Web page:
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\newtheorem*{theorem*}{Theorem}
\newtheorem*{lemma*}{Lemma}
\newtheorem*{proposition*}{Proposition}
\title{\(\sqrt{2}\) is not a rational number}
\author{Minqi Pan}
\date{\today}
\begin{document}
\maketitle
\begin{lemma*}
$\forall n\in \mathbb{N}$, $n^2$ is even implies that $n$ is even.
\end{lemma*}
\begin{proof}
Suppose that $n$ is odd, then
\[n=2k+1\]
for some $k\in \mathbb{N}$. Thus,
\[n^2=4k^2+4k+1=2(2k^2+2k)+1\]
which means $n^2$ is odd. The lemma thus holds by contraposition.
\end{proof}
\begin{proposition*}
\(\sqrt{2}\) is not a rational number.
\end{proposition*}
\begin{proof}
Suppose that \(\sqrt{2}\) is a rational number, then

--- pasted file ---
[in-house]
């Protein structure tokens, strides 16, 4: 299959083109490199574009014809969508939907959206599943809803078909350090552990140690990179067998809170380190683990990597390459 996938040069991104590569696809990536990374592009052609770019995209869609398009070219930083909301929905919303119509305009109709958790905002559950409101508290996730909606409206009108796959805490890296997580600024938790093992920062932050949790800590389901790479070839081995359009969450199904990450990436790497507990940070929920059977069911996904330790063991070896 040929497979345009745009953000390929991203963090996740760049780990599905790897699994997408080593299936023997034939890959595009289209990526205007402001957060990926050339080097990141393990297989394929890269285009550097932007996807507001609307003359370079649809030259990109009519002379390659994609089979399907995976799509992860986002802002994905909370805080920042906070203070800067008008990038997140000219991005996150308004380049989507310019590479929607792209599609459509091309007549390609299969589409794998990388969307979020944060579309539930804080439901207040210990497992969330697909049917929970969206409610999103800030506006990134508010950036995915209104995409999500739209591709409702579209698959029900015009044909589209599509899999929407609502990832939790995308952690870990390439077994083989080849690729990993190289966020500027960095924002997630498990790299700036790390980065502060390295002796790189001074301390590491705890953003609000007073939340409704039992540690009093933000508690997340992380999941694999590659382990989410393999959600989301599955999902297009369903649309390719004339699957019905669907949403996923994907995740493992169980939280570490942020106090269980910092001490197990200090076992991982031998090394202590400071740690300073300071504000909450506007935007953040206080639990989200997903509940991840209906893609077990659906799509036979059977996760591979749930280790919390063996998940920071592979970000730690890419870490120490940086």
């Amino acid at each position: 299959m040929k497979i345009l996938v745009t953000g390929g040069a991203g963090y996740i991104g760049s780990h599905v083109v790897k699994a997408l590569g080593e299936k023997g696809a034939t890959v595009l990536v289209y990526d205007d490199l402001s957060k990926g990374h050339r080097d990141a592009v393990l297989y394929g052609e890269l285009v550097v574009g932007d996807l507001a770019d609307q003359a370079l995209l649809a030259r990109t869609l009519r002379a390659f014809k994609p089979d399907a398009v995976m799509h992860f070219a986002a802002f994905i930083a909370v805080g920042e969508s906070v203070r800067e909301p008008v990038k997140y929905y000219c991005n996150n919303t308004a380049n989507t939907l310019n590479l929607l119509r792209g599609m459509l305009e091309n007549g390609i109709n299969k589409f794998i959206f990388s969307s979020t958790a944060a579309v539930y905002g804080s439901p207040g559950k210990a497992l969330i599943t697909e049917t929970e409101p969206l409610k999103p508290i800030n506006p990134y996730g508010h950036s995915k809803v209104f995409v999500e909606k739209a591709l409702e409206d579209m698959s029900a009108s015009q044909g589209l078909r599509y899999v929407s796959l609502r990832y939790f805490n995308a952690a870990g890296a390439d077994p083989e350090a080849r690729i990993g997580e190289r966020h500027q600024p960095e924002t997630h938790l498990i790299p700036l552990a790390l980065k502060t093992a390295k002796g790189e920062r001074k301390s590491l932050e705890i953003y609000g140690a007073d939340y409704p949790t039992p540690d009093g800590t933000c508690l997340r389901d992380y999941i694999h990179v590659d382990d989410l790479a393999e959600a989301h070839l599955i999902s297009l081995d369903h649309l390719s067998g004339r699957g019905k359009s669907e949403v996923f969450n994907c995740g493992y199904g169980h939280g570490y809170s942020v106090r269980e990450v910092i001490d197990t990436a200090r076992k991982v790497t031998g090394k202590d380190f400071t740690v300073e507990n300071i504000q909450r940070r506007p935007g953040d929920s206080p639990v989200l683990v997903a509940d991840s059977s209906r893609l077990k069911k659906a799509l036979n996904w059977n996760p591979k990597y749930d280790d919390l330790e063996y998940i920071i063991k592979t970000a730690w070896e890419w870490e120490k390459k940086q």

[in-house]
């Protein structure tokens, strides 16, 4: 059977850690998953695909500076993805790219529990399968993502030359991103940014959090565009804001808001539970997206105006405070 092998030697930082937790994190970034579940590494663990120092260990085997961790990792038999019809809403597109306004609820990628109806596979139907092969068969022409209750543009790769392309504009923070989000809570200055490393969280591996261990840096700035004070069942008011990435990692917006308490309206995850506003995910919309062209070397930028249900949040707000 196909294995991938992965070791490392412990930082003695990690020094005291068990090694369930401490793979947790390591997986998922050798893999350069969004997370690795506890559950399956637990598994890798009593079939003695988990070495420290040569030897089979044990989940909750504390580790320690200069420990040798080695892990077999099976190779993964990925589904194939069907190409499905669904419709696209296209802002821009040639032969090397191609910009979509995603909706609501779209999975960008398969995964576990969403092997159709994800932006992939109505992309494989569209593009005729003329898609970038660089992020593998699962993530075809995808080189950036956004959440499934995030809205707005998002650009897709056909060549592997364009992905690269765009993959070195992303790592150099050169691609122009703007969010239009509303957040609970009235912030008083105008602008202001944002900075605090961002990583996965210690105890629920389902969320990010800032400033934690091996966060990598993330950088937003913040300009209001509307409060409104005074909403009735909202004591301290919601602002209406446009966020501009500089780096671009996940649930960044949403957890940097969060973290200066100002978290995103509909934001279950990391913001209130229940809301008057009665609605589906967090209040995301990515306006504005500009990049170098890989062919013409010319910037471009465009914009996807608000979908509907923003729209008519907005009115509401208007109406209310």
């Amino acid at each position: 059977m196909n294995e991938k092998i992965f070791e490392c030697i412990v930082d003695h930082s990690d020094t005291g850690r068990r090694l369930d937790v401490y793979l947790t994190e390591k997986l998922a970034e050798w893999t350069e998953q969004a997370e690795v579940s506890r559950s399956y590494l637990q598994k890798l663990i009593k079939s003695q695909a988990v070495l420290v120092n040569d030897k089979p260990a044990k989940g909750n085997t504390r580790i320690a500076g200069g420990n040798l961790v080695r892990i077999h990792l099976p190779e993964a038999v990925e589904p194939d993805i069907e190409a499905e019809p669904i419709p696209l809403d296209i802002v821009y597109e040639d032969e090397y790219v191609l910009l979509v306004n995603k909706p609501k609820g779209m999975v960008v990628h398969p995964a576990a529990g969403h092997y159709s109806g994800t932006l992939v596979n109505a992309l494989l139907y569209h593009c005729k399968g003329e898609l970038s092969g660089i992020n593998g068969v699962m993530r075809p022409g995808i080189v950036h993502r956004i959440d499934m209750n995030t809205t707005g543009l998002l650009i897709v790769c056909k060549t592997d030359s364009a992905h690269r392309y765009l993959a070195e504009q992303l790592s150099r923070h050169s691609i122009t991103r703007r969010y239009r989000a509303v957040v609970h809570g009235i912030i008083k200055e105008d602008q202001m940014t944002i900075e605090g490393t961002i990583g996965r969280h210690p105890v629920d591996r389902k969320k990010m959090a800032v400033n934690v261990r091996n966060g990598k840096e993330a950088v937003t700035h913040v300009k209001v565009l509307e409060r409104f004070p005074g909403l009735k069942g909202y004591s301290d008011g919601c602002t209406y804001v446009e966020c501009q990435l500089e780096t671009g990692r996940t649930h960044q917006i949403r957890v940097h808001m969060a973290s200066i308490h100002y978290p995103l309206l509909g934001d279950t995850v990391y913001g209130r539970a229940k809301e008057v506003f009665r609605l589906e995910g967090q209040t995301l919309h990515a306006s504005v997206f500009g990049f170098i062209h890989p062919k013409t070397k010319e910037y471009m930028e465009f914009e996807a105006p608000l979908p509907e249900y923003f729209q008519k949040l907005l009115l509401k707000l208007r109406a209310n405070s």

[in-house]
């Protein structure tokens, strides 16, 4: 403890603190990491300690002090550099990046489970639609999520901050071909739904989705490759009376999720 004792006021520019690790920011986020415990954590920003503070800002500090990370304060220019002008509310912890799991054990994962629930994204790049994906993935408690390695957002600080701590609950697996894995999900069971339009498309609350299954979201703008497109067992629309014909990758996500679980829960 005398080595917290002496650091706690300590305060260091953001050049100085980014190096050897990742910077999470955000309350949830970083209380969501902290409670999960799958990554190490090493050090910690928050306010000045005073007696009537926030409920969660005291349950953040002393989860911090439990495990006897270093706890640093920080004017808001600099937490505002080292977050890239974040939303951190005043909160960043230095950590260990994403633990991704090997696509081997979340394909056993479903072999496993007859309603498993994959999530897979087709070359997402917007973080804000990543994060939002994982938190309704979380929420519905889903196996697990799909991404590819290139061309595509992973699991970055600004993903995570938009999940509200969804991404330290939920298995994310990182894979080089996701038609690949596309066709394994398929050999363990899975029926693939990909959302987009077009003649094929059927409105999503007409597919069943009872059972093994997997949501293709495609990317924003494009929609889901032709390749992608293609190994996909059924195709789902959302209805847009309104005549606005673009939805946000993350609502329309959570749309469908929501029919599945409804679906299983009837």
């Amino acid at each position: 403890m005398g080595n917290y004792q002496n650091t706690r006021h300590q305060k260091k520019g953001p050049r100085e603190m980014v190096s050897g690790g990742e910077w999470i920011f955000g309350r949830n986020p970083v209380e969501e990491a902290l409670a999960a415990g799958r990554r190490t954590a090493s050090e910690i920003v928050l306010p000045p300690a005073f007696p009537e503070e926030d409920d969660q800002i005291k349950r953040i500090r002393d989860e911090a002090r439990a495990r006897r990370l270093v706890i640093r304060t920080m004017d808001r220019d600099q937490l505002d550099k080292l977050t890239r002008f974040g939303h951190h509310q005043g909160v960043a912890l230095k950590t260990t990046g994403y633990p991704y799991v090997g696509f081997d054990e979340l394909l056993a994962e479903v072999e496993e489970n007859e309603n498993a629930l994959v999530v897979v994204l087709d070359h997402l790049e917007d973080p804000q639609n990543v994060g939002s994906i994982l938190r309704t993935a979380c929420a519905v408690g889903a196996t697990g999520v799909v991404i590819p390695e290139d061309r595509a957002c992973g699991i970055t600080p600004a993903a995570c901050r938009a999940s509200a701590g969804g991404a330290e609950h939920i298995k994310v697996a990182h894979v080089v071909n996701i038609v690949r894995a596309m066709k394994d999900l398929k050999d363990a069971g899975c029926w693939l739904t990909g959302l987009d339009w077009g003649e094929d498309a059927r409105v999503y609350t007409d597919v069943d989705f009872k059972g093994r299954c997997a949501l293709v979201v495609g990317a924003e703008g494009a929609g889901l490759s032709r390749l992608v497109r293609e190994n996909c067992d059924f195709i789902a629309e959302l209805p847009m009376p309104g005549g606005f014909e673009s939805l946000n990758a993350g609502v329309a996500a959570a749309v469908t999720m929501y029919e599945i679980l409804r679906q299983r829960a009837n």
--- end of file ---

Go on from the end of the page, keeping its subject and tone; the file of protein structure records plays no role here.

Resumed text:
\[\sqrt{2}=\frac{m}{n}\]
for some $m\in \mathbb{N}$, $n\in \mathbb{N}$ and $(m, n)$ are co-prime integers. Also,
\[2=\frac{m^2}{n^2}\]
which means that
\begin{equation} \label{1}
m^2=2n^2
\end{equation}
thus $m^2$ is even. And by Lemma, $m$ is even. Thus there exists $k\in \mathbb{N}$ such that
\begin{equation} \label{2}
m=2k
\end{equation}
Now substitute equation~\ref{2} into equation~\ref{1},
\[
4k^2=2n^2
\]
That is,
\[
2k^2=n^2
\]
Thus $n^2$ is even. By Lemma, $n$ is even. Thus $n$ and $m$ are both even, contradicting the proposition that $(m, n)$ are co-prime integers.
\end{proof}
\end{document}